It’s feedback like this that makes it so much easier to rise above those Negative-Nelly comments over at YouTube… that, unfortunately, are part of life on the internet.

      You are appreciated too Sarah :-)

  2. Cindy…enjoy your vids so much. I have a question and an inquiry. Concerning the UV lite I have one that has a 9 watt bulb in it do I have to cure a longer time in it? Also, I received a Kitchen aid convection oven for Christmas…are you using yours and do you have any tips.
    Juanita

    • Hi Juanita, yes your smaller UV light should work, but I would leave it in for way longer, since there will be way less light getting to the resin to cure it. And with the oven, I absolutely love it! Should have got one years ago!

  3. Being as I live in Tucson, Az, and we have over 300 days of sunshine, I wonder if you can cure your nails in the sun. If so, if will probably cure in 20 min………just a thought………..I would love some feedback. Like Cindy, my nails take a beating. It would be nice to have “pretty hands” ( at age 80, I wonder if that is possible……….teehee)

    • LOL Patt, I doubt I could ever sit long enough to get my nails cured in sunlight, but perhaps it is possible. I have heard of people being able to cure their UV resin in the sun, but being in rainy British Columbia, I have never even attempted that one!

  4. Greetings!
    I am new to polymer clay, but have been doing UV gel nails for a while. I was also never able to keep nail polish on, or grow my nails out at all before gel polish! It is now a little fun thing I can do that is also another creative outlet. I also don’t have horrible low splitting on my nails anymore.
    I did see several items that really concerned me if someone reads this post and does no further investigation about gel polish before diving in.
    Also I’m wondering how well your nails are doing now, if you are still following the exact same process?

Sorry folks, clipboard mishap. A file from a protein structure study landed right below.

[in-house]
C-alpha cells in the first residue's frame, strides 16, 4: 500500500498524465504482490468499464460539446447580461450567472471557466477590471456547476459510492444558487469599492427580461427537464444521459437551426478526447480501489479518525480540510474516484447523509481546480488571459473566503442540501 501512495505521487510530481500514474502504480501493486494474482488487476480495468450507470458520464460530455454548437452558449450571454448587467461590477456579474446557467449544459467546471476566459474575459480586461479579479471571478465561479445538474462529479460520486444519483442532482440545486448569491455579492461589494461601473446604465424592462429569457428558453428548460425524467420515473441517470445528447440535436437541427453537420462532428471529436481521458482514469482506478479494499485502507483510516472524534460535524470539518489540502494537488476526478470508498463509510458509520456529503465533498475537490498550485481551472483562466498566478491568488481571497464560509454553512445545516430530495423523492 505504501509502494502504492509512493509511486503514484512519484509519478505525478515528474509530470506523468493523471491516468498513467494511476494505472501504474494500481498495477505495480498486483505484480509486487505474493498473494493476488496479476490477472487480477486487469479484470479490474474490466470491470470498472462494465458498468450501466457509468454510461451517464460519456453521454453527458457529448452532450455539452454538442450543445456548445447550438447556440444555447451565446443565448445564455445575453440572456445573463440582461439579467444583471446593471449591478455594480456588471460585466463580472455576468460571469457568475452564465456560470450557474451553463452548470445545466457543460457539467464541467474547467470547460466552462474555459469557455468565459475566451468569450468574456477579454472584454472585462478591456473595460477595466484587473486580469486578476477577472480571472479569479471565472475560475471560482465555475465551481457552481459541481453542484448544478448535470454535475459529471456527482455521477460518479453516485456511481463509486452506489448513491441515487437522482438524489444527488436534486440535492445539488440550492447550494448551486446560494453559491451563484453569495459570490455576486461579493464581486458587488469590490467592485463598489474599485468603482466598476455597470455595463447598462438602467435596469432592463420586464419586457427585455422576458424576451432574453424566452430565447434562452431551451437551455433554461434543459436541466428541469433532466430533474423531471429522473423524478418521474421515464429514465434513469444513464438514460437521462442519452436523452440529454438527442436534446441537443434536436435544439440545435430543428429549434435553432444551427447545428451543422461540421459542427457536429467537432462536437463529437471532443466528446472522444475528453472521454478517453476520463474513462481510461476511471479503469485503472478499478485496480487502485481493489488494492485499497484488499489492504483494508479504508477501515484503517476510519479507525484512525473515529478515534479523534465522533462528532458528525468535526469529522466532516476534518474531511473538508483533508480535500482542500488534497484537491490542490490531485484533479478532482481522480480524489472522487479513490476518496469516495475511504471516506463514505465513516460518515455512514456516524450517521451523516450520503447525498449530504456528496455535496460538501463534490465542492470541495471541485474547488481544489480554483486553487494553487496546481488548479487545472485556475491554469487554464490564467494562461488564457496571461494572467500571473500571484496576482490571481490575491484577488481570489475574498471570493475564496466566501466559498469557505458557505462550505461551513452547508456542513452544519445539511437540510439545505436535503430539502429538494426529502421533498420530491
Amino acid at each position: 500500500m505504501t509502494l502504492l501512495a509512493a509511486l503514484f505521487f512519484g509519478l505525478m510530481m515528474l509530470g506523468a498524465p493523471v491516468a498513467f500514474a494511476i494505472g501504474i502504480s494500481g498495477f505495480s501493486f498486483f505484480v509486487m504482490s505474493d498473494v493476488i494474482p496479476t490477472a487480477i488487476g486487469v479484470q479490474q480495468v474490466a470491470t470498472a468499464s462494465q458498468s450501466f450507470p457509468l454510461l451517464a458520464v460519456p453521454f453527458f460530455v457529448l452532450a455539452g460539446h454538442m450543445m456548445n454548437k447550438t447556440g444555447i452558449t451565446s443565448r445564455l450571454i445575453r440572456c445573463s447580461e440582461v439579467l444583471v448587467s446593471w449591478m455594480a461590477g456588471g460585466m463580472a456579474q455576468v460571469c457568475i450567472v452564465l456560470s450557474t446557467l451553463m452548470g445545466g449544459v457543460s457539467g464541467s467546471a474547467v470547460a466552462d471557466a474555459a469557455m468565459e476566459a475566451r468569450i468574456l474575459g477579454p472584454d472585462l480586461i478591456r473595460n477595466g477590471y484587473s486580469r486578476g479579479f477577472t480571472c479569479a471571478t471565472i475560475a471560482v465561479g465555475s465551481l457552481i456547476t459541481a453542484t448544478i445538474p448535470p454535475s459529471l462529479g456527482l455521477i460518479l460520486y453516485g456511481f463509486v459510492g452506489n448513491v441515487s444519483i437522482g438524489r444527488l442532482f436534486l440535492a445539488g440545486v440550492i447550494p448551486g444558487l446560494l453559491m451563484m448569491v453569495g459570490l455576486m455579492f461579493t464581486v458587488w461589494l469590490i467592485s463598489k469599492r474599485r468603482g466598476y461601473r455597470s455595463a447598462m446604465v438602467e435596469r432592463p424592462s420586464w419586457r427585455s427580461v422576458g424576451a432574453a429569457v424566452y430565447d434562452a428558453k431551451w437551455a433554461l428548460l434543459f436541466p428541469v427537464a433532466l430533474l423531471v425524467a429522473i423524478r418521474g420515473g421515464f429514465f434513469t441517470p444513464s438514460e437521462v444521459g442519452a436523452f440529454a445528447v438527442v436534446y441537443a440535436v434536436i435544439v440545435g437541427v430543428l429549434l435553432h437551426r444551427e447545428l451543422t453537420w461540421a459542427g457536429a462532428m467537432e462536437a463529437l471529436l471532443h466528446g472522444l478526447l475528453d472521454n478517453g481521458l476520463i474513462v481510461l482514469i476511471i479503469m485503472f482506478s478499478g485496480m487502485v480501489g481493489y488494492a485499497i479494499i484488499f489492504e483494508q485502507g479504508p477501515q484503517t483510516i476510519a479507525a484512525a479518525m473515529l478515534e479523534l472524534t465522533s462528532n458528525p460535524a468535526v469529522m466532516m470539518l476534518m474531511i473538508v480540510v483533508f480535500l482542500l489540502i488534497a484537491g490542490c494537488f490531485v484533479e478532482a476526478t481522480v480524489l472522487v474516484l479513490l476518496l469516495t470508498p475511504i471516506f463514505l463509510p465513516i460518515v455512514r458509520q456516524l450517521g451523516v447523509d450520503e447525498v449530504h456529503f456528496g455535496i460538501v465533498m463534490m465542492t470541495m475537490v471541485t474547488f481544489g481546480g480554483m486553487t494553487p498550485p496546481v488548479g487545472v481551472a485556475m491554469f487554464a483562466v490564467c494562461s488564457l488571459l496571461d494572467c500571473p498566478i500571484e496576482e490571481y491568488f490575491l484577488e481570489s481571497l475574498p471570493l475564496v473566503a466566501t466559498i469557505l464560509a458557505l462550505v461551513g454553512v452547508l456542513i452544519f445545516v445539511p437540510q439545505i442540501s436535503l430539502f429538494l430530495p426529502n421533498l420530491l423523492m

My BFF is terrible about picking her gel polish off, and it really damages her nails…????
    There are numerous sources to get full, complete instructions or videos, Chickettes.com or ManicTalons.com are both good.
    My instructions:
    •Nail prep: push cuticles back, file and shape nails. Wash hands thoroughly, use a nail brush too.
    {Do NOT file surface of nail (rough it up), is rarely necessary, makes removal more difficult and thins/damages your nail.}
    •Use 90% alcohol or alcohol/acetone blend on a low lint wipe to remove all traces of oil on your nails. (Alcohol/acetone blend is 9 parts alcohol to 1 part acetone. You can cut up Bounty paper towels to make your own low lint wipes) Let nails dry thoroughly.
    •Application: unless product instructs otherwise, put very very thin coats of base coat on nails and cure under UV or LED lamp per manufacturer’s instructions for time.
    {Keep all gel products off skin as much as possible! Many people develop allergies to gel products after too much exposure! Remove any excess before curing gel.}
    •Color: apply in thin coats. Typically 2-3 layers are needed, cure between each layer. Make sure to cap the tips of your nails for longer wear.
    With darker colors it is especially important to keep coats thin, or sometimes it won’t fully cure and once again expose you to the chemicals that can cause allergies.